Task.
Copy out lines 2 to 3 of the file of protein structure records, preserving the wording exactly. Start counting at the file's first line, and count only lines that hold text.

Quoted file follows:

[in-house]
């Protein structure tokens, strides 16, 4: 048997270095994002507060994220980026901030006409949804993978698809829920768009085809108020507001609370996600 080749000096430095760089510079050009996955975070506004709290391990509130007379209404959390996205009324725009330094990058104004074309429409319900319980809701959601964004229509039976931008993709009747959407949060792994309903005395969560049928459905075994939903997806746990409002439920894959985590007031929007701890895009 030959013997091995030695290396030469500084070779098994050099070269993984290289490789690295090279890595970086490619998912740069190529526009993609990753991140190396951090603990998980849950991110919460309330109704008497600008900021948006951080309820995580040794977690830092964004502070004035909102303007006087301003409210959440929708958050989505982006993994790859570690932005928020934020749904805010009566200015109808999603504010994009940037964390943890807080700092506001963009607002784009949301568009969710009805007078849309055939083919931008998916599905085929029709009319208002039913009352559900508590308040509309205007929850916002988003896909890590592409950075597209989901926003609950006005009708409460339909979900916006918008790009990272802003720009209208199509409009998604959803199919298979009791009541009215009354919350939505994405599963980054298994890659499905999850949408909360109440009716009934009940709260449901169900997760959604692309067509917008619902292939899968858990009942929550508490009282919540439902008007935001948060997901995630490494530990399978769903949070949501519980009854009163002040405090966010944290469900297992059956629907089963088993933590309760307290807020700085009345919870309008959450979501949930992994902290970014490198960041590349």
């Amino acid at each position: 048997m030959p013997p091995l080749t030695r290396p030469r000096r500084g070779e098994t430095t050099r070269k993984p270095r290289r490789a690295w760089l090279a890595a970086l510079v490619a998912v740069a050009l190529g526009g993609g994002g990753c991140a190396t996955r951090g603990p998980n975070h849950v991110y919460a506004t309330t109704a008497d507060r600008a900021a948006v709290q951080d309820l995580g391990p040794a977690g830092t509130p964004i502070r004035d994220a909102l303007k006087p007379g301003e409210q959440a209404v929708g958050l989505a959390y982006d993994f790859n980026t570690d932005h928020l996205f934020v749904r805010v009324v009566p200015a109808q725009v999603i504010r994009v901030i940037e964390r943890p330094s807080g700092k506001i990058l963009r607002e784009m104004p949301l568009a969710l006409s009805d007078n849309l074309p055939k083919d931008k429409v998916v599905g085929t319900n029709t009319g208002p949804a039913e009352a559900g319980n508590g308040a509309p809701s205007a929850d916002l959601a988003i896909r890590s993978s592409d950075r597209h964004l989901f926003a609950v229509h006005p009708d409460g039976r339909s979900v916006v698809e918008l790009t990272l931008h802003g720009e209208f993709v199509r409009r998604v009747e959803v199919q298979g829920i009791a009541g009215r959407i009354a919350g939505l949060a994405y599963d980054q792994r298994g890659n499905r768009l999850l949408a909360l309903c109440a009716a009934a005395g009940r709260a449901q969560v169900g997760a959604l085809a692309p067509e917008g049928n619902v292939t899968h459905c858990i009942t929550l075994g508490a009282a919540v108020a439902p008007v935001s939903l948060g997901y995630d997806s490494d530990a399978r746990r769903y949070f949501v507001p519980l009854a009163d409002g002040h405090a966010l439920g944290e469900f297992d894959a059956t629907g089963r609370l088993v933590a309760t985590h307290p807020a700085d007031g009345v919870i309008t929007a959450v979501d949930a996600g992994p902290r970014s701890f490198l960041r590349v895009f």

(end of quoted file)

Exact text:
């Protein structure tokens, strides 16, 4: 048997270095994002507060994220980026901030006409949804993978698809829920768009085809108020507001609370996600 080749000096430095760089510079050009996955975070506004709290391990509130007379209404959390996205009324725009330094990058104004074309429409319900319980809701959601964004229509039976931008993709009747959407949060792994309903005395969560049928459905075994939903997806746990409002439920894959985590007031929007701890895009 030959013997091995030695290396030469500084070779098994050099070269993984290289490789690295090279890595970086490619998912740069190529526009993609990753991140190396951090603990998980849950991110919460309330109704008497600008900021948006951080309820995580040794977690830092964004502070004035909102303007006087301003409210959440929708958050989505982006993994790859570690932005928020934020749904805010009566200015109808999603504010994009940037964390943890807080700092506001963009607002784009949301568009969710009805007078849309055939083919931008998916599905085929029709009319208002039913009352559900508590308040509309205007929850916002988003896909890590592409950075597209989901926003609950006005009708409460339909979900916006918008790009990272802003720009209208199509409009998604959803199919298979009791009541009215009354919350939505994405599963980054298994890659499905999850949408909360109440009716009934009940709260449901169900997760959604692309067509917008619902292939899968858990009942929550508490009282919540439902008007935001948060997901995630490494530990399978769903949070949501519980009854009163002040405090966010944290469900297992059956629907089963088993933590309760307290807020700085009345919870309008959450979501949930992994902290970014490198960041590349």
């Amino acid at each position: 048997m030959p013997p091995l080749t030695r290396p030469r000096r500084g070779e098994t430095t050099r070269k993984p270095r290289r490789a690295w760089l090279a890595a970086l510079v490619a998912v740069a050009l190529g526009g993609g994002g990753c991140a190396t996955r951090g603990p998980n975070h849950v991110y919460a506004t309330t109704a008497d507060r600008a900021a948006v709290q951080d309820l995580g391990p040794a977690g830092t509130p964004i502070r004035d994220a909102l303007k006087p007379g301003e409210q959440a209404v929708g958050l989505a959390y982006d993994f790859n980026t570690d932005h928020l996205f934020v749904r805010v009324v009566p200015a109808q725009v999603i504010r994009v901030i940037e964390r943890p330094s807080g700092k506001i990058l963009r607002e784009m104004p949301l568009a969710l006409s009805d007078n849309l074309p055939k083919d931008k429409v998916v599905g085929t319900n029709t009319g208002p949804a039913e009352a559900g319980n508590g308040a509309p809701s205007a929850d916002l959601a988003i896909r890590s993978s592409d950075r597209h964004l989901f926003a609950v229509h006005p009708d409460g039976r339909s979900v916006v698809e918008l790009t990272l931008h802003g720009e209208f993709v199509r409009r998604v009747e959803v199919q298979g829920i009791a009541g009215r959407i009354a919350g939505l949060a994405y599963d980054q792994r298994g890659n499905r768009l999850l949408a909360l309903c109440a009716a009934a005395g009940r709260a449901q969560v169900g997760a959604l085809a692309p067509e917008g049928n619902v292939t899968h459905c858990i009942t929550l075994g508490a009282a919540v108020a439902p008007v935001s939903l948060g997901y995630d997806s490494d530990a399978r746990r769903y949070f949501v507001p519980l009854a009163d409002g002040h405090a966010l439920g944290e469900f297992d894959a059956t629907g089963r609370l088993v933590a309760t985590h307290p807020a700085d007031g009345v919870i309008t929007a959450v979501d949930a996600g992994p902290r970014s701890f490198l960041r590349v895009f």